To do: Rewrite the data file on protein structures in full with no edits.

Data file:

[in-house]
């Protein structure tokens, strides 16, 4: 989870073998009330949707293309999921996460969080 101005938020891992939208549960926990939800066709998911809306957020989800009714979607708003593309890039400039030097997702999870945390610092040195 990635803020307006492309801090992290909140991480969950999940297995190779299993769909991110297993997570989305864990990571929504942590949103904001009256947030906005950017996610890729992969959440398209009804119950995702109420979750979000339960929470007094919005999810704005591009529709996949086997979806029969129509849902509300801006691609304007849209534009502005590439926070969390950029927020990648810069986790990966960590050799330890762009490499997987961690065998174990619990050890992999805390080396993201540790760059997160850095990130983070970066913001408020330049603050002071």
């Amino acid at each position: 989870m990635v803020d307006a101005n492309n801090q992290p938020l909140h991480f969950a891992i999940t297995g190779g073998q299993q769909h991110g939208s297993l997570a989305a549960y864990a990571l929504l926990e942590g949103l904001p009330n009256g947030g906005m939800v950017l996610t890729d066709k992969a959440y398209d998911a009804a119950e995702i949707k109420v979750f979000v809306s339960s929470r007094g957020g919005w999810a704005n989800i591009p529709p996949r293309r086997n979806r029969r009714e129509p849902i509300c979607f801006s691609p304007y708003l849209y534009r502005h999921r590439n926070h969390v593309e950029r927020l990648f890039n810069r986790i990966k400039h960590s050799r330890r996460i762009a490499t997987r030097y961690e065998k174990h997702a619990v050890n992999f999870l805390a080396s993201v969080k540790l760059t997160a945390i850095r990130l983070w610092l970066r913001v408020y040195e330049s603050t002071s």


[in-house]
């Protein structure tokens, strides 16, 4: 989870073998009330949707293309999921996460969080 101005938020891992939208549960926990939800066709998911809306957020989800009714979607708003593309890039400039030097997702999870945390610092040195 990635803020307006492309801090992290909140991480969950999940297995190779299993769909991110297993997570989305864990990571929504942590949103904001009256947030906005950017996610890729992969959440398209009804119950995702109420979750979000339960929470007094919005999810704005591009529709996949086997979806029969129509849902509300801006691609304007849209534009502005590439926070969390950029927020990648810069986790990966960590050799330890762009490499997987961690065998174990619990050890992999805390080396993201540790760059997160850095990130983070970066913001408020330049603050002071």
């Amino acid at each position: 989870m990635v803020d307006a101005n492309n801090q992290p938020l909140h991480f969950a891992i999940t297995g190779g073998q299993q769909h991110g939208s297993l997570a989305a549960y864990a990571l929504l926990e942590g949103l904001p009330n009256g947030g906005m939800v950017l996610t890729d066709k992969a959440y398209d998911a009804a119950e995702i949707k109420v979750f979000v809306s339960s929470r007094g957020g919005w999810a704005n989800i591009p529709p996949r293309r086997n979806r029969r009714e129509p849902i509300c979607f801006s691609p304007y708003l849209y534009r502005h999921r590439n926070h969390v593309e950029r927020l990648f890039n810069r986790i990966k400039h960590s050799r330890r996460i762009a490499t997987r030097y961690e065998k174990h997702a619990v050890n992999f999870l805390a080396s993201v969080k540790l760059t997160a945390i850095r990130l983070w610092l970066r913001v408020y040195e330049s603050t002071s």